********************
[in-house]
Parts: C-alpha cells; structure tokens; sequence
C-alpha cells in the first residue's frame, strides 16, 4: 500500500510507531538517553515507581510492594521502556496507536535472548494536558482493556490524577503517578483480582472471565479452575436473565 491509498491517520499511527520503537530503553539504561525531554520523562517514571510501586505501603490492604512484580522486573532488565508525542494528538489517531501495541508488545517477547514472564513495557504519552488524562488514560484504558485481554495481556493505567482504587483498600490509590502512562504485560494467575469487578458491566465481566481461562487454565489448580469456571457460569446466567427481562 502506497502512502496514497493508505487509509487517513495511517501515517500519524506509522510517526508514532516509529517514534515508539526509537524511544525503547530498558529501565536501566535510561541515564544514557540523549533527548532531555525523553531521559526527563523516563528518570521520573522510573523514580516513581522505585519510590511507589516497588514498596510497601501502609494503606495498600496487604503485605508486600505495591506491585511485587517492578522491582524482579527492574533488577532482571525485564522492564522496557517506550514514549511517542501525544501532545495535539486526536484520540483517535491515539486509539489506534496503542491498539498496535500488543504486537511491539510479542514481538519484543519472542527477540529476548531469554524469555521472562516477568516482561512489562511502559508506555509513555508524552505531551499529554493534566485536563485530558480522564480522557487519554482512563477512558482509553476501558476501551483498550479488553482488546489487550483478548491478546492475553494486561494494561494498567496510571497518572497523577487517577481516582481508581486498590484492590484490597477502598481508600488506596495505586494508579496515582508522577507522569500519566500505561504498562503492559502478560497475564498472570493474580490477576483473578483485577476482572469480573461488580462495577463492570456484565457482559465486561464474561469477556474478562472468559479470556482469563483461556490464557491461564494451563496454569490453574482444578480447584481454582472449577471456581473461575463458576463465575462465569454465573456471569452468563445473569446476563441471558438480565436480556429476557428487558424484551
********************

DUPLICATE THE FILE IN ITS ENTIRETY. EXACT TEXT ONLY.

[in-house]
Parts: C-alpha cells; structure tokens; sequence
C-alpha cells in the first residue's frame, strides 16, 4: 500500500510507531538517553515507581510492594521502556496507536535472548494536558482493556490524577503517578483480582472471565479452575436473565 491509498491517520499511527520503537530503553539504561525531554520523562517514571510501586505501603490492604512484580522486573532488565508525542494528538489517531501495541508488545517477547514472564513495557504519552488524562488514560484504558485481554495481556493505567482504587483498600490509590502512562504485560494467575469487578458491566465481566481461562487454565489448580469456571457460569446466567427481562 502506497502512502496514497493508505487509509487517513495511517501515517500519524506509522510517526508514532516509529517514534515508539526509537524511544525503547530498558529501565536501566535510561541515564544514557540523549533527548532531555525523553531521559526527563523516563528518570521520573522510573523514580516513581522505585519510590511507589516497588514498596510497601501502609494503606495498600496487604503485605508486600505495591506491585511485587517492578522491582524482579527492574533488577532482571525485564522492564522496557517506550514514549511517542501525544501532545495535539486526536484520540483517535491515539486509539489506534496503542491498539498496535500488543504486537511491539510479542514481538519484543519472542527477540529476548531469554524469555521472562516477568516482561512489562511502559508506555509513555508524552505531551499529554493534566485536563485530558480522564480522557487519554482512563477512558482509553476501558476501551483498550479488553482488546489487550483478548491478546492475553494486561494494561494498567496510571497518572497523577487517577481516582481508581486498590484492590484490597477502598481508600488506596495505586494508579496515582508522577507522569500519566500505561504498562503492559502478560497475564498472570493474580490477576483473578483485577476482572469480573461488580462495577463492570456484565457482559465486561464474561469477556474478562472468559479470556482469563483461556490464557491461564494451563496454569490453574482444578480447584481454582472449577471456581473461575463458576463465575462465569454465573456471569452468563445473569446476563441471558438480565436480556429476557428487558424484551